The purpose of the family’s first trip to Afghanistan was to provide their children with a meaningful cultural experience with their country of paternal birthright. During this process, Carole’s artistic senses were heightened by the rich ethnic beauty of the Afghan crafts and heritage designs and her long anticipated dream of having her own fashion label.    

Falling in love with the rustic majesty of the tribal fabrics, colors and designs, Carole set out to create couture fashions to counteract the despondent images of Afghanistan seen daily in the media. And while doing so, bring hope and help to the Afghan women who have so fiercely safeguarded the cherished handicrafts of their ancestors. 

 “My hope is that my designs will showcase the beauty of this country through its unique design and products,” said Carole who received her BFA with honors from the University of Notre Dame, USA; a degree in Fashion from Parsons School of Design, Paris; and a Masters in Design & Technology from Central Saint Martins School of Art and Design, London.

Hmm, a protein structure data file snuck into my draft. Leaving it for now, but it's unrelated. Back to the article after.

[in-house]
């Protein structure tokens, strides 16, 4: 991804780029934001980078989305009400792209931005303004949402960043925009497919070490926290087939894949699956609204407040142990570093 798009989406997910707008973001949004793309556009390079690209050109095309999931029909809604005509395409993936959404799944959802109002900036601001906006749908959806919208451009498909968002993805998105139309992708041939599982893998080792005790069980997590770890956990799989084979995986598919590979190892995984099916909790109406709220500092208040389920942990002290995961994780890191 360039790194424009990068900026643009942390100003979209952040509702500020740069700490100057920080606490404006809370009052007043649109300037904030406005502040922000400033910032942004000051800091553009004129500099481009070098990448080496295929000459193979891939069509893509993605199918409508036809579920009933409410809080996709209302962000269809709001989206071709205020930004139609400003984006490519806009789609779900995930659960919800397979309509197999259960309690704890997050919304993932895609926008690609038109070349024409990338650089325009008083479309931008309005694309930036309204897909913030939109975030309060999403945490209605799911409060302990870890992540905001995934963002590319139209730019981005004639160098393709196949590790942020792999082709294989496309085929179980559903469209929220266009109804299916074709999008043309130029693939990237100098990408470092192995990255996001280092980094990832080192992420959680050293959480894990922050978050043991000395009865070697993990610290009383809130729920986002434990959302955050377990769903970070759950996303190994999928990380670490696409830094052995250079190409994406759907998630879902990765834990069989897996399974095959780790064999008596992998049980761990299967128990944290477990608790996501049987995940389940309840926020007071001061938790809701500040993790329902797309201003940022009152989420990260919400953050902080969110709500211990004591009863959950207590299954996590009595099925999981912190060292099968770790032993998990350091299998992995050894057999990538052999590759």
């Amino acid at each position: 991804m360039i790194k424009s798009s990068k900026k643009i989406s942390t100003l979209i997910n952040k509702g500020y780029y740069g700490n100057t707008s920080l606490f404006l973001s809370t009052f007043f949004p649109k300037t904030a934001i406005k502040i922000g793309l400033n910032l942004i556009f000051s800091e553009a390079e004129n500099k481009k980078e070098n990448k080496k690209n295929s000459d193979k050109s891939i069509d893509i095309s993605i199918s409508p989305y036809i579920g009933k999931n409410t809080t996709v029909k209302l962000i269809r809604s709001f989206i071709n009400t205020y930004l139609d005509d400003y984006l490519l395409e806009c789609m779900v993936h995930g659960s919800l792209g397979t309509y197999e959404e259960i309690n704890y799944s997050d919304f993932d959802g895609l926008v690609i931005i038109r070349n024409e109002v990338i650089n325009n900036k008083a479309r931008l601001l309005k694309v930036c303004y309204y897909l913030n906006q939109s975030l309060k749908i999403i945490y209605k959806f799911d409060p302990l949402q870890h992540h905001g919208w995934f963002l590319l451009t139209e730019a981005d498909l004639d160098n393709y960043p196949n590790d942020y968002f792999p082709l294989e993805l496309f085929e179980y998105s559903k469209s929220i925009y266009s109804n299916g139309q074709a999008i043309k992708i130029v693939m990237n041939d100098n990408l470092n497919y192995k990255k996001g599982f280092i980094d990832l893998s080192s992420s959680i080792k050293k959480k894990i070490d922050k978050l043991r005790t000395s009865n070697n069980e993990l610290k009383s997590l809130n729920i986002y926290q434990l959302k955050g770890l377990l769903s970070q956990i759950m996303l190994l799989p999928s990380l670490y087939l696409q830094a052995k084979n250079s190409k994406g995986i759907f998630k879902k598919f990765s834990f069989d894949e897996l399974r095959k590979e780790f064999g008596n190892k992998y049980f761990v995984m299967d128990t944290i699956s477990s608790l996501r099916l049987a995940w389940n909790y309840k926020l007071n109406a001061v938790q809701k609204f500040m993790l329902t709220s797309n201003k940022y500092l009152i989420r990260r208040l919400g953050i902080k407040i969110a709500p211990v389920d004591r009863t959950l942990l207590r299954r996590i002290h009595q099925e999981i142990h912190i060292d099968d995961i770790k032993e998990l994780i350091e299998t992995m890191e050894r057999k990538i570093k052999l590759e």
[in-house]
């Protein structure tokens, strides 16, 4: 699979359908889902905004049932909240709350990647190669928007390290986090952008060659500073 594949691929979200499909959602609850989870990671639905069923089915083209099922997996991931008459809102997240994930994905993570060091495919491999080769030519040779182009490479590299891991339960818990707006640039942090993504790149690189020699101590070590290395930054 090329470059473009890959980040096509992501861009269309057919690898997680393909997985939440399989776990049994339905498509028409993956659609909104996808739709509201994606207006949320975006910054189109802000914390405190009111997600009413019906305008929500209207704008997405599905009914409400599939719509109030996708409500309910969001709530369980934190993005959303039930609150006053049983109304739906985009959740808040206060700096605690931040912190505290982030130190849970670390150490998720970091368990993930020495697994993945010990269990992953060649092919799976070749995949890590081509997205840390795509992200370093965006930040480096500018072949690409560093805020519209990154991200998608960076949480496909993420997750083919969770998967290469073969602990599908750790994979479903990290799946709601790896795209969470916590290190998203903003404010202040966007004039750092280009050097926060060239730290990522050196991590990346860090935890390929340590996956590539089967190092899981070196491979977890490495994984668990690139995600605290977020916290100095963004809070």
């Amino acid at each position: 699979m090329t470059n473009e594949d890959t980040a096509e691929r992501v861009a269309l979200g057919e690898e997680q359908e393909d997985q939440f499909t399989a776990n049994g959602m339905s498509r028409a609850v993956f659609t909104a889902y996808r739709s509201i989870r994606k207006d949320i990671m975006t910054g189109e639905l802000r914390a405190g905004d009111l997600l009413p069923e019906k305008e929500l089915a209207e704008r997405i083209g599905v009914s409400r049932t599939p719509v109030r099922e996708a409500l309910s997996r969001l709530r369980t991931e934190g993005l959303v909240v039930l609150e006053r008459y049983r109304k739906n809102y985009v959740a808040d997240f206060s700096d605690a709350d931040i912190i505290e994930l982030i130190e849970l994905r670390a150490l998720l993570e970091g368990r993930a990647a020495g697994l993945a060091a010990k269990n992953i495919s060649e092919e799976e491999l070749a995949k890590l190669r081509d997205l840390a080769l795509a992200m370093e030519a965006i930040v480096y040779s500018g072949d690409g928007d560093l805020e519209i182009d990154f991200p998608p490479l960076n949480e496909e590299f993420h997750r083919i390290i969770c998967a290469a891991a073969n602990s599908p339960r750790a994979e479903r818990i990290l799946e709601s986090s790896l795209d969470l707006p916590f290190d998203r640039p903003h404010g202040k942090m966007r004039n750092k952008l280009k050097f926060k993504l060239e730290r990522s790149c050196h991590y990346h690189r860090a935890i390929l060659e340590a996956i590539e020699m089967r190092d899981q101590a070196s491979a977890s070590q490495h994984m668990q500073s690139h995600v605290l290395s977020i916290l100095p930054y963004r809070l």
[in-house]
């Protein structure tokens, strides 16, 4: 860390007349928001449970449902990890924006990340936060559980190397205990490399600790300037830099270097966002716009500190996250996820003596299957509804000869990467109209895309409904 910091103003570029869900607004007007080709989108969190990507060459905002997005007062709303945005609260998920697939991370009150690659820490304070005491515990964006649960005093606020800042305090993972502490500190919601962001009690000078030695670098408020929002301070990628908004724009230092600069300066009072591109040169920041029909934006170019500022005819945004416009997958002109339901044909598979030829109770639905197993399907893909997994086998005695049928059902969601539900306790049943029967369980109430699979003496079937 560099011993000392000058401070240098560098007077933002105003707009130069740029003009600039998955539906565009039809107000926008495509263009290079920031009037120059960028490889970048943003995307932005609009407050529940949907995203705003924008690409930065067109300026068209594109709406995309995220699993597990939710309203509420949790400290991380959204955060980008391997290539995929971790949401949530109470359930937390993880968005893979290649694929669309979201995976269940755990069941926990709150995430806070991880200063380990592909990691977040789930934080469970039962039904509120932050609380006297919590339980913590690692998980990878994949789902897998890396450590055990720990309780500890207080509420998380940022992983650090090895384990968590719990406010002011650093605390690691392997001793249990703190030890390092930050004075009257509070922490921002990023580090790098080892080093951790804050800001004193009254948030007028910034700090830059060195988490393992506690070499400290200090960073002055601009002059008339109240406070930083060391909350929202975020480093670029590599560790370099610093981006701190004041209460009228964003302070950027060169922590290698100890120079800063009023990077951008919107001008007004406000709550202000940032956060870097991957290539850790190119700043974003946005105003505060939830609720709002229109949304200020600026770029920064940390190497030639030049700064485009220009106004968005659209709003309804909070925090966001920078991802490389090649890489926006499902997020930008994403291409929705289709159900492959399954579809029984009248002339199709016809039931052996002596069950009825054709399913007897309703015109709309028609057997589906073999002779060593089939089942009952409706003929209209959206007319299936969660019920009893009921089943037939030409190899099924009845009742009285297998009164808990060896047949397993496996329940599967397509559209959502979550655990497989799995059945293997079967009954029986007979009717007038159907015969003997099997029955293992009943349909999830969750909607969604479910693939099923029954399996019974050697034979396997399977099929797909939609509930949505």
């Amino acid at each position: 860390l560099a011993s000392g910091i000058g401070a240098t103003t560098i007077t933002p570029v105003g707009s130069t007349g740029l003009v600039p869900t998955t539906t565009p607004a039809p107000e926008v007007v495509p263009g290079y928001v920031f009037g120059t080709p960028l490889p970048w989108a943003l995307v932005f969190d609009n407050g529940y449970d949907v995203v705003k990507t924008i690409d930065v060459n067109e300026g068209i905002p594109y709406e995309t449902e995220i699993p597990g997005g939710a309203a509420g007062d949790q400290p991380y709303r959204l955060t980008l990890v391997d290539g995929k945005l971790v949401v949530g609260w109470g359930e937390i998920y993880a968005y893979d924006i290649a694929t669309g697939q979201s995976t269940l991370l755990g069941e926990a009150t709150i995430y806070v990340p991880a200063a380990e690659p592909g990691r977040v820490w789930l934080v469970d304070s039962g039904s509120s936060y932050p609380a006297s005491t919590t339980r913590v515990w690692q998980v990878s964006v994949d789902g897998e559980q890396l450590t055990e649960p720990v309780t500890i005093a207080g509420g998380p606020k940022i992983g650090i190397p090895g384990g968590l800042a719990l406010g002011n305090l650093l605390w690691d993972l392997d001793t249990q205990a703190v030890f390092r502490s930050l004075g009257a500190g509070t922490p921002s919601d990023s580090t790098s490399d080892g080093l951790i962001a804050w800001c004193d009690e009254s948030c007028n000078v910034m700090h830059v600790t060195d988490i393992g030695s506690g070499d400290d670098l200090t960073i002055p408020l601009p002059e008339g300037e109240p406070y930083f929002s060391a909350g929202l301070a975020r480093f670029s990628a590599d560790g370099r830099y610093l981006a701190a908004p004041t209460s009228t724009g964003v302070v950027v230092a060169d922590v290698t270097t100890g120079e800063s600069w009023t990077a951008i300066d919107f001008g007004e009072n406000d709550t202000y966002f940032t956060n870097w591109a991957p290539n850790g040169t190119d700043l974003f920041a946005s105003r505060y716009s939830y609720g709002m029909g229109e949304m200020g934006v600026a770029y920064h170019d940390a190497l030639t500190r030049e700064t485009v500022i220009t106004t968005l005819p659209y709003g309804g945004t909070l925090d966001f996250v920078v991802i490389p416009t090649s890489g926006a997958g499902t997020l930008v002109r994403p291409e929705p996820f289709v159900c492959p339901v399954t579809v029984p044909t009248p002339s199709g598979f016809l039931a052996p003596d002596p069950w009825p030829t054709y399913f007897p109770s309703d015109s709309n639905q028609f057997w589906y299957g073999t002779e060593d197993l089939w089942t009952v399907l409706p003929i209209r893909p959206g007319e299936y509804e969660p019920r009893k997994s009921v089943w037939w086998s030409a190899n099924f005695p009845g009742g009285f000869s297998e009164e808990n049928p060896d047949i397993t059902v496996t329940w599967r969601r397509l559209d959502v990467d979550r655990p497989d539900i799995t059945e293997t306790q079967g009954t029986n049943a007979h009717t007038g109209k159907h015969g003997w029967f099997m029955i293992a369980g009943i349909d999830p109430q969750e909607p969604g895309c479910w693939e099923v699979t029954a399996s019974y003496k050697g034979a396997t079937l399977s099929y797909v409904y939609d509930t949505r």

Socially conscious fashion designers have been around for many years selling their products under the flags of eco-friendly, sweatshop free, recycled materials and the like.  Today, here in the Middle East, we see many small entrepreneurs offering products made by indigenous people from impoverished third-world countries. They give back a portion of the proceeds in order to empower the craftsmen and women to achieve some level of self-sufficiency.   

Beshtar Fashion DesignStudio takes fabrics and jewelry made by Afghan women or purchased in the bazaars, like Chicken Street Bazaar in Kabul, and fashions them into unique couture designs for her socially conscious clients. Her first collection in 2010 used antique cloth from Afghanistan. Subsequent designs have incorporated wall hangings, men’s turban fabric and tribal jewelry.